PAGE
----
Not to downplay any particular incidents or news, but lately: Everything feels like a waking nightmare, with every bit of newsworthy misfortune amplified at the same volume. The world has made me, at least, very raw of late, so the most inoffensive—at worst anodyne—examples of tenderness have been catalyst enough to reduce me to tears. Be it Lady Bird’s (Saoirse Ronan) compassion with Danny’s (Lucas Hedges) coming out in Lady Bird, or a diorama-decorated memory directed by Todd Haynes, one shouldn’t overestimate a certain kind of earnest niceness in film, a recognition of the cruelty of the world that does nothing to dampen the film’s restorative powers. What of Paddington Bear, whose films give him the spotlight as an Other amongst middle class Brits? Yes, friends, Paddington 2 had me in tears too
What the Paddington films share with those above is a sense of wonder for the ordinary, most likely the product of director Paul King and co-screenwriter Simon Farnaby’s acute ability to instill a palpable desire of belonging into a CGI teddy bear voiced by Ben Whishaw. We have, for better or worse (and I would argue the former), reached a point in computer generated technology in which Paddington’s eyes can dilate realistically. His eyes, then, say everything, open to any modicum of familial comfort. It is extremely ordinary to want to be a part of something, to crave the intimacy of loved ones.
But why does something so simple feel so outsized and enormously warm? Paddington 2 comes out on the other side of Brexit and the 2016 U.S. Presidential election, two political events that made decisive statements about how people in both regions conceptualize immigrant bodies: that they are unworthy of being protected, both a physical and ideological threat, their danger mythologized beyond statistics. The first Paddington, released in 2014, was emotionally prophetic in its illustration of the hokey moral panic wrought by xenophobes. Four years later, cultural output, from Wonder to Zootopia, bends over backwards for cute messages of acceptance to combat an overwhelming sense of displacement for the Other in society. Maybe because the constant expression on Paddington’s furry face reads, “I’m just happy to be here,” Paddington and Paddington 2 appear much like the bear himself: humble, with a very real desire to be a part of a larger community.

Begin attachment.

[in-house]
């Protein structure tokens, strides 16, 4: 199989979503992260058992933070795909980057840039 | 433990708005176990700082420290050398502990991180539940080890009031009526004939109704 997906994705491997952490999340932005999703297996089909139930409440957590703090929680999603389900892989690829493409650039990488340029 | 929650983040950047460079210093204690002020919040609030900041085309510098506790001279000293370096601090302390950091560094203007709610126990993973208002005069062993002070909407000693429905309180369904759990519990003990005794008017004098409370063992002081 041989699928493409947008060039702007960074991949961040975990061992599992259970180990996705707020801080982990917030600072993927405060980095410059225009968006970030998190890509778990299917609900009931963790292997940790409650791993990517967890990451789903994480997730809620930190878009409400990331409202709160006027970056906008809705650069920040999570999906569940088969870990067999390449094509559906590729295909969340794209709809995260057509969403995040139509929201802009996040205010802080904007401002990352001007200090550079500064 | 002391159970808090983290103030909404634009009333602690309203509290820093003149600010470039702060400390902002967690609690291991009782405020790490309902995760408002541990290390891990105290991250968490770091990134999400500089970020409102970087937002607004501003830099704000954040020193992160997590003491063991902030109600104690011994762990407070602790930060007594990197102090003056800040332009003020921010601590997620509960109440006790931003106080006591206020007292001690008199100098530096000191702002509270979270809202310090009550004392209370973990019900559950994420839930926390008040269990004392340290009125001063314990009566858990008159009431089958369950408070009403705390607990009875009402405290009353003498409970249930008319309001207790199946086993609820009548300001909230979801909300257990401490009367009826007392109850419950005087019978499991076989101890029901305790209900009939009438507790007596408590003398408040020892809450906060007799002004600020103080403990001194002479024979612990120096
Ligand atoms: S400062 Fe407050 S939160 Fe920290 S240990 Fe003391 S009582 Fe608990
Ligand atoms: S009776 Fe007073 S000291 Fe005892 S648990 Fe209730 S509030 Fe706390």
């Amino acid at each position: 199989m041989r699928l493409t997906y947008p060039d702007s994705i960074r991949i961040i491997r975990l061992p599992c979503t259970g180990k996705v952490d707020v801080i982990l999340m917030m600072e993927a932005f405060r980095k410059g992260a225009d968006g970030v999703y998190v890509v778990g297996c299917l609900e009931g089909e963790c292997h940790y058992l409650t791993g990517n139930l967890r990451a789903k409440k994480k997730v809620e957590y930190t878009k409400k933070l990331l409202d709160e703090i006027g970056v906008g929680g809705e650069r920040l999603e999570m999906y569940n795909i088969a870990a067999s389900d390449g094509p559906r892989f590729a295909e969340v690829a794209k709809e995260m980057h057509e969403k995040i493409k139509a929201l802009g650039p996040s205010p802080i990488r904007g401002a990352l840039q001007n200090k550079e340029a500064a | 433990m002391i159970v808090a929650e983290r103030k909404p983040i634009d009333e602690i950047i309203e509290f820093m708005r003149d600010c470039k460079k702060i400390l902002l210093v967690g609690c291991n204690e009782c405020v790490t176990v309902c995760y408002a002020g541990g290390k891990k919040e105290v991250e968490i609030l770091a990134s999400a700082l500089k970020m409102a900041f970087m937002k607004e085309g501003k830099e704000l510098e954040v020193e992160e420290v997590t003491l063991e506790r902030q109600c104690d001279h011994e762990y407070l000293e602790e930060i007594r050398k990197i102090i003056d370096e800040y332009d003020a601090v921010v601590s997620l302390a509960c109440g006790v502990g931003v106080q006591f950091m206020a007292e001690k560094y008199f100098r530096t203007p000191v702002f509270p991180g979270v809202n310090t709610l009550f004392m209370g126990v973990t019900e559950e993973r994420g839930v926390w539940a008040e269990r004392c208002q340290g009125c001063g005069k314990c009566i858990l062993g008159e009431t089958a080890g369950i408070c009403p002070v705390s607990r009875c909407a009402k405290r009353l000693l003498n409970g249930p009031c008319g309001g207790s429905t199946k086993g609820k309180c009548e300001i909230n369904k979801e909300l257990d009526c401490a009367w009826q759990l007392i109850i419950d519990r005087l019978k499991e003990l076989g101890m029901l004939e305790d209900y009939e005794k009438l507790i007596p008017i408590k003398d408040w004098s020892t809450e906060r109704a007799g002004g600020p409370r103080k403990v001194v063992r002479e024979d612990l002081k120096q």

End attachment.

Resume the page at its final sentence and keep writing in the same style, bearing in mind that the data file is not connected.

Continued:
In an interview with producer and Harry Potter alumnus David Heyman, he remarks on the casting of Ben Whishaw as the voice of Paddington, referring to Whishaw as “youthful” and, notably, “slightly other,” suggesting the filmmaker’s intention to illustrate the character in the margins but attempting to situate himself within a larger, normative society. And Whishaw’s voice does provide that sweetness, that “other” quality, his elocution and speech patterns like that of someone who has practiced belonging, almost imaginarily perfect, endearingly affected. (His “right” and “polite” have a linguistic quality that does not quite belong in the modern middle class London in which he finds himself.)
Paddington’s journey begins in the first film, arriving in London from the forests of Darkest Peru. He stands upon his suitcase, scruffy and innocent. Around his neck is a tag that says, “Please look after this bear.” The ways in which the commuters of Paddington Station ignore the bear could be written off as generic selfishness, but outsiders and the impoverished are deliberately ignored in metro areas, a point accentuated by Mr. Brown’s (Hugh Bonneville) claim of “stranger danger.” Still, Mrs. Brown’s (Sally Hawkins) gentle heart leads the family to quasi-adopt Paddington, their lives enriched by the bear’s earnestness and genuine desire to be part of their lives. Paddington 2, for all of Paddington’s good will, sends the bear to prison after he’s mistakenly arrested for the theft of an antique book he had planned to buy for his Aunt Lucy (Imelda Staunton).